I was practicing. I plan to expand this idea in the future. I am open to advice.
|The Battle of Graywolf
He rounded the corner and he saw it. Below him there stood miles of soldiers. Their banners of blood red were in stark contrast to the blue of the ice that surrounded them; their black uniforms distinct against the thick layer of white snow. His men were not prepared for a battle of this scale, but there was no escaping it.
He turned around into the fire-lit stone room of the tower, where he looked to the commanders of his army; their faces flickered with light as the torches blazed. “Ready the troops,” he finally said. “They are here.” As he spoke, the room grew bright, and the air filled with the sound of flying arrows outside of the fortress. He ran down to the battlement, where he looked down upon the clashing of weapons; the battle had begun. Already prepared for combat, he trudged down the tower stairs and mounted his horse. He unsheathed his sword and rode into the chaos, slashing towards the enemy forces; the blood of men and beasts alike stained the snow red. The cold wind stung his face like needles, frost forming in his beard. He rode the galloping creature forwards, seemingly leaving the war far below him. Then, he saw him. Standing in the thick of battle, yet unengaged, staring into his eyes: the man he had trained, the monster he had created.
“Marcus.” He whispered, dismounting his horse.
“Tirannius, you remember me? I’m honored.” He glared and spoke sarcastically.
“You could have been so much more.” Tirannius said, walking towards him.
“Oh, but I am…”
“We shall see,” Tirannius responded grimly, reaching for his sword; pulling it from its scabbard with a firm grip, gritting his teeth as Marcus mirrored his actions. “Goodbye, old friend.” Marcus spoke with a hateful mock of sincerity. “That friend is dead,” Tirannius replied, “You killed him, just as I am about to kill you.”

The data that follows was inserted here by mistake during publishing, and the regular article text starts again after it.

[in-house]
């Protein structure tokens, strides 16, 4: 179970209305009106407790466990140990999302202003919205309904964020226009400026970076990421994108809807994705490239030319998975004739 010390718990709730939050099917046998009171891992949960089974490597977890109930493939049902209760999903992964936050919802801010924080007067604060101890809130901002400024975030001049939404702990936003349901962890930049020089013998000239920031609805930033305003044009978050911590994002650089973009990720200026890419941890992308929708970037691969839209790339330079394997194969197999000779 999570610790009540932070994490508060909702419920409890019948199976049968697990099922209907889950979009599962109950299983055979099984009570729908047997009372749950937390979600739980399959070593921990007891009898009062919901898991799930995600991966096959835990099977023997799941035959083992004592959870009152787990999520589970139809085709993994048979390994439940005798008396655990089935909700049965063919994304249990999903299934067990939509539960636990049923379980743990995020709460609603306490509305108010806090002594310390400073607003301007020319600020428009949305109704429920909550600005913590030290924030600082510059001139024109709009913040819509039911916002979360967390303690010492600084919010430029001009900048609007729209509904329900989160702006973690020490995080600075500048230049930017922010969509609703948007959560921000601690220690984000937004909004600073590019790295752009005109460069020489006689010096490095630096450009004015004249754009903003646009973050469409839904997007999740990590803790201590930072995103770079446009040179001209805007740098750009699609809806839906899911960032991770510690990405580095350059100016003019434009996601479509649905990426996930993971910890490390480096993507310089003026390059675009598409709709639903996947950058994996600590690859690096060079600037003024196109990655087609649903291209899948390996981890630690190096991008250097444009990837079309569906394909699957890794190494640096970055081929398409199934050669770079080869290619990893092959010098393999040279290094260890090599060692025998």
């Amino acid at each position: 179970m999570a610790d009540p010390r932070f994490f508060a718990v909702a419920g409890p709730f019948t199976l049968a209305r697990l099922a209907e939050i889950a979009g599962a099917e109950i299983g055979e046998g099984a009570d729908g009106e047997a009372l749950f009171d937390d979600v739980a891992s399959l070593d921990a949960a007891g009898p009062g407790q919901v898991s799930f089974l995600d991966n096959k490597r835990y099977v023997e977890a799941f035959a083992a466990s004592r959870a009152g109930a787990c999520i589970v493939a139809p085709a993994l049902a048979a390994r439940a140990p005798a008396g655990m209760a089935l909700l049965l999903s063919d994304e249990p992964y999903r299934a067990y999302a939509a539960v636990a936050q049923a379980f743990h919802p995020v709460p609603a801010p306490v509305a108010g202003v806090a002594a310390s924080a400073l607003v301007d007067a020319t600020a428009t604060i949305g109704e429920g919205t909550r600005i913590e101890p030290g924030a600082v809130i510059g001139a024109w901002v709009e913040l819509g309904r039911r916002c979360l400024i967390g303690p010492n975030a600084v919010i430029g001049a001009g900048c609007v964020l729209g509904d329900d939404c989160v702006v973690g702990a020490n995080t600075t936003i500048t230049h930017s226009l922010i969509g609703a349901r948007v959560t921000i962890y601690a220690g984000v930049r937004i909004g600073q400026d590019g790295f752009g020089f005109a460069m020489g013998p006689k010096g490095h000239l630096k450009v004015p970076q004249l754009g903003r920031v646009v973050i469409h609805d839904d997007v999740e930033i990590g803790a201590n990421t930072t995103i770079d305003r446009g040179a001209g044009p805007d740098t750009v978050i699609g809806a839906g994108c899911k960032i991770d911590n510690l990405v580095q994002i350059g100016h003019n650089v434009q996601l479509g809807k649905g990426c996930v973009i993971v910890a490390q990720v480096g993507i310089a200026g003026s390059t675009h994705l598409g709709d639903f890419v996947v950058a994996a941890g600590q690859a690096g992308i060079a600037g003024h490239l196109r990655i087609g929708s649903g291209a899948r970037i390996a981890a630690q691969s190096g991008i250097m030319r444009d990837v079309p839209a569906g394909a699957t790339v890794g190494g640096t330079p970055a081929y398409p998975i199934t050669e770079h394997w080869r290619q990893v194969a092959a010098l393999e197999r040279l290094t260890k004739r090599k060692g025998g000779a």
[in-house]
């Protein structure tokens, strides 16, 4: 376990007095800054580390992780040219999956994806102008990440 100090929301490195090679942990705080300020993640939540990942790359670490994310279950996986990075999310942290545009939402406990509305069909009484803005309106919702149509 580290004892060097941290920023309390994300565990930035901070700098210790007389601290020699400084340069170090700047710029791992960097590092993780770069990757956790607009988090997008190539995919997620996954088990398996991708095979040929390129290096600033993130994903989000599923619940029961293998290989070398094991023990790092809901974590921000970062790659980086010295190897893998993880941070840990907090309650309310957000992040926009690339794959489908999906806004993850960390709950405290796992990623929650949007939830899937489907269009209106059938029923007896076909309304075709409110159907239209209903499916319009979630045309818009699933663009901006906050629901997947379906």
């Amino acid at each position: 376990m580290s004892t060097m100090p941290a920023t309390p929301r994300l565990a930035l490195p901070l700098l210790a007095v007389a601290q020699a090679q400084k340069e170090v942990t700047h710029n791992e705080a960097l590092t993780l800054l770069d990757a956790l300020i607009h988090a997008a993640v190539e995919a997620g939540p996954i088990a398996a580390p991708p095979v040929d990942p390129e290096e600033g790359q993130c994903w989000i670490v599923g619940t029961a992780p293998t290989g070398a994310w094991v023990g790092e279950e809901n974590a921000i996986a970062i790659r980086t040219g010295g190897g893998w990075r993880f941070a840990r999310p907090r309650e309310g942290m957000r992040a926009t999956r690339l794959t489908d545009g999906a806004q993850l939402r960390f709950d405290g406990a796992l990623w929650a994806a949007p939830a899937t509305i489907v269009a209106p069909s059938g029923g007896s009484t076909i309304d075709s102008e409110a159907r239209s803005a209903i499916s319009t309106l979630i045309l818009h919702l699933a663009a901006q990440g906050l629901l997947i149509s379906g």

Tirannius stepped forward and in one masterful swing brought his sword down towards his enemy’s head,
which was quickly blocked. The battle raged around them. “You forget, Tirannius, you taught me everything you know.”
“Not everything.” Tirannius made an attack that was immediately countered. Marcus swung, which Tirannius swiftly blocked with a side-swing. The swords scraped steel and separated, Marcus made for another attack, Tirannius countered, Marcus twisted his sword and forced a blow to Tirannius’s jaw with his hilt. Grasping for air, spitting blood, Tirannius stepped back. “Are you done already?” Marcus asked.
“I have only just begun.” Tirannius ran at Marcus fueled with rage. Their swords met, and they came to a pause. Blood surrounded them. The air was thick with the screams of the dying, the blades of the killing, and the crackle of flames. The frozen air pierced them. Tirannius pushed with all of his might, his sword touching Marcus’s face; cutting deep, making a gash next to his eye from which blood began to flow. Marcus removed one hand from his hilt, and reached for his dagger.